Stainless steel is an alloy developed in the early 1900’s after metallurgists discovered that chromium added iron alloys displayed superior corrosion resistance to carbon steel alloys. The first products using stainless steel were produced in 1908 and the first patents were granted in 1912. Stainless Steel is a highly durable alloy containing the following major ingredients:
The corrosion resistance that is unique to stainless steel is the result of a transparent passive film of chromium oxide forms on the surface of the steel and protects it from oxidation. Higher chromium levels increase the corrosion resistance of the steel, but it creases the brittleness of the metal, making it hard to work with. There are different categories and types stainless steels. To know more please refer to -
Composition of 0.29%-0.54% carbon, with 0.60%-1.65% manganese. Medium carbon steel is ductile, strong and has good wear resistance. Because of the above properties, they find use in forging, heavy industries, and automotive components.
The basic difference between stainless steel, conventional alloy steel and carbon steel is that Stainless Steel contains a very high percentage of chromium (11 – 26 percent) and nickel (3.5 – 22 percent). Through varying chromium content and by addition, substitution of other alloying elements like nickel, molybdenum, copper, titanium, aluminium, silicon, niobium, sulfur, selenium etc., resistance to corrosion, oxidation, abrasion, hardness and a variety of other distinct properties are either created or enhanced.
On the other hand, steel that contains carbon up to about 1.7 percent as an essential alloying constituent and has properties and structure made up mostly of the element carbon is better known as Carbon Steel. Most of the steel produced in the world is carbon steel. Unprotected carbon steel rusts when exposed to air or moisture but stainless steel is almost immune to rusting and ordinary corrosion.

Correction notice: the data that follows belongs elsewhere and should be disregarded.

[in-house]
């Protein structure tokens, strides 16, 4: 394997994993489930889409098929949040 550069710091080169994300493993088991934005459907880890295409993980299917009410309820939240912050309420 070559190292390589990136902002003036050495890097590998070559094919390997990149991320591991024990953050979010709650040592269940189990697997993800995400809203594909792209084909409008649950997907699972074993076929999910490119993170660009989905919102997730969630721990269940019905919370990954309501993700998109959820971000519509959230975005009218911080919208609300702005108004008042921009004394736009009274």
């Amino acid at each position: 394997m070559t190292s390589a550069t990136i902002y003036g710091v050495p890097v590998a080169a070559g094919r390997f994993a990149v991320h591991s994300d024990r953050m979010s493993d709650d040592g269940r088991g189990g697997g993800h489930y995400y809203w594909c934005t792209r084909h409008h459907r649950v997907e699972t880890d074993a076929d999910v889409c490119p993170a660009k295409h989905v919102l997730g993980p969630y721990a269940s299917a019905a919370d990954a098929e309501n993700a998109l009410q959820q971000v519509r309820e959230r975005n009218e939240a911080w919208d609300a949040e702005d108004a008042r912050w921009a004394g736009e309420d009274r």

Alloy Steel is an iron based mixture containing manganese greater than 1.65%, silicon over 0.5%, copper above 0.6%, or other minimum quantities of different alloying elements such as chromium, nickel, molybdenum, or tungsten are present, each of which imparts different properties to alloy steel. Alloy Steels are made by combining elements during the smelting process when the iron is still molten. Chromium is added in smaller amounts (0.5-2%) to increase hardenability and larger amounts (4-18%) to increase corrosion resistance. Molybdenum is added in amounts of 0.25-0.40% to increase the strength of the steel. Nickel is added in smaller amounts (2-5%) to increase toughness and in larger amounts (12-20%) to increase corrosion resistance. Silicon is added to steel in smaller amounts (0.2-0.7%) to increase strength and in larger amounts (>2%) to improve its magnetic properties while addition of Sulfur or Lead is done to increase the weldability.
Carbon steels are the base metals widely used in manufacturing in nearly every industry, including aerospace, aircraft, automotive, chemical, defense, and precision. Carbon steel’s strength is due to its crystalline structure. Groups of iron and carbon atoms are arranged in a lattice, with the carbon atoms preventing the iron atoms from slipping over each other, which imparts the steel more rigidity.
The addition of an alloy such as titanium or manganese strengthens this structure by adding different atomic sizes to the lattice. This reinforces steel's rigidity by further impeding molecular movement when the metal is subjected to stresses. There are four types of carbon steel based on the amount of carbon present in the alloy.
Composition of 1%-2.1% carbon. Its high carbon content makes it an extremely strong material. Due to its brittleness, this grade requires special handling. However, ultra high carbon steels can be tempered to great hardness and are used for specialized products such as knives, axles etc. Tighter carbon content control for more consistent heat treatment. Steels with carbon content above 2% are considered to be cast iron.
Composition of 0.55%-0.99% carbon, with 0.30%-0.90% manganese. It is very strong and holds shape memory well, making it ideal for springs and high-strength wires.
Composition of 0.05%-0.29% carbon and up to 0.4% manganese. They are the most common form of steel commonly known as mild steel, a relatively low-cost material, easy to shape (malleable). Low carbon steels provide material properties that are acceptable for many applications.